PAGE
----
Training For Your First Ultramarathon

Written by Ambassador Jamie Marcellus So, you’re training for your first ultramarathon? First off, congratulations! You are embarking on a journey that will challenge you…


Written by Ambassador Jamie Marcellus

So, you’re training for your first ultramarathon?

First off, congratulations! You are embarking on a journey that will challenge you physically and mentally, open up new experiences, and in all likelihood give you a chance to connect with awesome people.  So the big question is, where to begin?


1) Assess your current fitness and experience.

Some readers of you may be coming from years of running experience.  This may include 5ks, 10ks, and even marathons.  Others may have started recently.  Others still may have lots of trail experience, just not ultra distance.  Regardless it is important to take an honest assessment of where you are at, as this will inform (to a certain extent) your training over the coming weeks and months. Is it possible to skip to some of the longer distance ultras such as 100k or even 100miles? Sure, but it will depend on your prior experience and goals (I skipped from marathons to a timed ultra event to 100 miles, so it is possible!)


2) Decide what distance you would like to start with.  50k? 50 miles? Or even 100 miles? All are possible, but the timing and readiness will determine how much prior training you will require.  For instance, if you are an experienced marathon runner, and have been training for a marathon even recently, it is fairly easy to move up to the 50k distance in a short time.  The chosen course and course profile will determine how much additional or race specific training you will need, but it could be as short as a month or two after your last marathon.  Contrast that with someone who has recently started running – it may take 4-6 months to build up the training required to tackle the distance.


3) Determine your why.  This is probably the most important step.  You need to figure out why you want to do this.  This will help you stay consistent with your training as well as ensure on race day that you will get through any low or difficult patches which can occur.  The why is personal.  Spend time figuring this out as it will contribute greatly to your success at the ultra distances.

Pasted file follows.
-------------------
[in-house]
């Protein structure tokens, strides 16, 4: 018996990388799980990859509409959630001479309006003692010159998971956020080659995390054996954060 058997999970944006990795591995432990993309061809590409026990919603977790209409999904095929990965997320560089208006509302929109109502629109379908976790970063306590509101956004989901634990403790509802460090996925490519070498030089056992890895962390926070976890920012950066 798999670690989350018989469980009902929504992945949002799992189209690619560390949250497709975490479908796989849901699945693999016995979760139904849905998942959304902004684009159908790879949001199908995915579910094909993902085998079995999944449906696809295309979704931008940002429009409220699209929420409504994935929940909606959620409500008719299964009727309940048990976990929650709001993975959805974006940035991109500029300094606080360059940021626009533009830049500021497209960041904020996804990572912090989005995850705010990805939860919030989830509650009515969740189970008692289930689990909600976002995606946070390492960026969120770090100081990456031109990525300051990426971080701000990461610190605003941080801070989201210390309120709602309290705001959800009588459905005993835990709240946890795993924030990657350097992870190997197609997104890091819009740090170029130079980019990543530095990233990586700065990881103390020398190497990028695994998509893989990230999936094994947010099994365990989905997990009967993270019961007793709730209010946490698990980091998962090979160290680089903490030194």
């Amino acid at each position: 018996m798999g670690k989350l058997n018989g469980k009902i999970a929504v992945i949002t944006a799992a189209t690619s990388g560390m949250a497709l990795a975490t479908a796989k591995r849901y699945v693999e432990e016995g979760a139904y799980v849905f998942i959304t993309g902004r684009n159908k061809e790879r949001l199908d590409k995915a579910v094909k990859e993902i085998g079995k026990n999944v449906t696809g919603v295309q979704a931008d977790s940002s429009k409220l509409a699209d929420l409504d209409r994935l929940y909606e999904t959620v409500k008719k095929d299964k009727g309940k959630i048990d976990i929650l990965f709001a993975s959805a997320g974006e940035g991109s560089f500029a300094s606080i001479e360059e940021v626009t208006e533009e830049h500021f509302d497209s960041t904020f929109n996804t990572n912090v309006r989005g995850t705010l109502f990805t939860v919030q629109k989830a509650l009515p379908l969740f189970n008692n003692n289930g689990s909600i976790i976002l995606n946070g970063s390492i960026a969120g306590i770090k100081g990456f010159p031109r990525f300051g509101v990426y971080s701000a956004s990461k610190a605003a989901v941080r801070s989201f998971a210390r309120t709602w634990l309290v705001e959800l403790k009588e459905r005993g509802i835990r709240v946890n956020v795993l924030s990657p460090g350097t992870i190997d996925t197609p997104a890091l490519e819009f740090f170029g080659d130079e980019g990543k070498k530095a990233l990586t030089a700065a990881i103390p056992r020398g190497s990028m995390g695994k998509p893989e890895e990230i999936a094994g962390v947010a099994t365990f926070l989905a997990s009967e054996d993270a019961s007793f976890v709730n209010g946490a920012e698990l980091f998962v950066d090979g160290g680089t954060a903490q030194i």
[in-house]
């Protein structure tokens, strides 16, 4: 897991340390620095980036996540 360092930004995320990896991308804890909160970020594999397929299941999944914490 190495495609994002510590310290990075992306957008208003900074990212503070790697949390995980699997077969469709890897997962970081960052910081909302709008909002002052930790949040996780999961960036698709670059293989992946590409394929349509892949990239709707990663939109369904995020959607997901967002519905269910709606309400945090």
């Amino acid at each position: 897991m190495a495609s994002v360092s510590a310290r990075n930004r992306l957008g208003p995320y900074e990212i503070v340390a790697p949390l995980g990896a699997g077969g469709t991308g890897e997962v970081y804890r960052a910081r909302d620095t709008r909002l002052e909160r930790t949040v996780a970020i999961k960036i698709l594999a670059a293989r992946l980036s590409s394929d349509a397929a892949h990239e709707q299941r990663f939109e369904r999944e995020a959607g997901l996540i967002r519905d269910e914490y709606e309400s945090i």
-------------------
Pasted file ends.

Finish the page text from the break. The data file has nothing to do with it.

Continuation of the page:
4) Read.  There are many great books on ultra and trail running.  These have detailed information including sample training plans that can assist you with your planning.  There are also a ton of great blogs, video’s on youtube, and groups on social media such as Facebook.  Read lots, ask questions, and enjoy the process.


5) Consider a coach.  A coach can be a great addition for both new and experienced runners.  They can assist with planning, provide additional motivation and guidance and contribute to accountability.  There are many different types of coaches that you can find, from in-person to internet based coaching.


6) THIS IS THE MOST IMPORTANT STEP. Run.  Take that first step.  You don’t need the fancy watch, shoes or gear to get started.  Go and take your first few steps.  Turn that into a mile.  Then miles.  Over a period of time you can start to do some of the things above, or buy the special gear.  The most important thing to do is to take that first step.  Commit.


Congratulations on deciding to run an ultra.  Ultra’s provide a great opportunity to get outside, contribute to personal growth, achievement and fitness.  You will also get to meet great people, see some beautiful parts of the country and experience new things.  Embrace the journey.  Happy trails!



Jamie Marcellus, the author, after many years of road running, ran his first trail race, a 6hr time event in 2016, where he won, running more than 65k.  In 2017 he ran is first 100 miler finishing 2nd overall.  He runs most days and prefers the quiet solitude of the trail.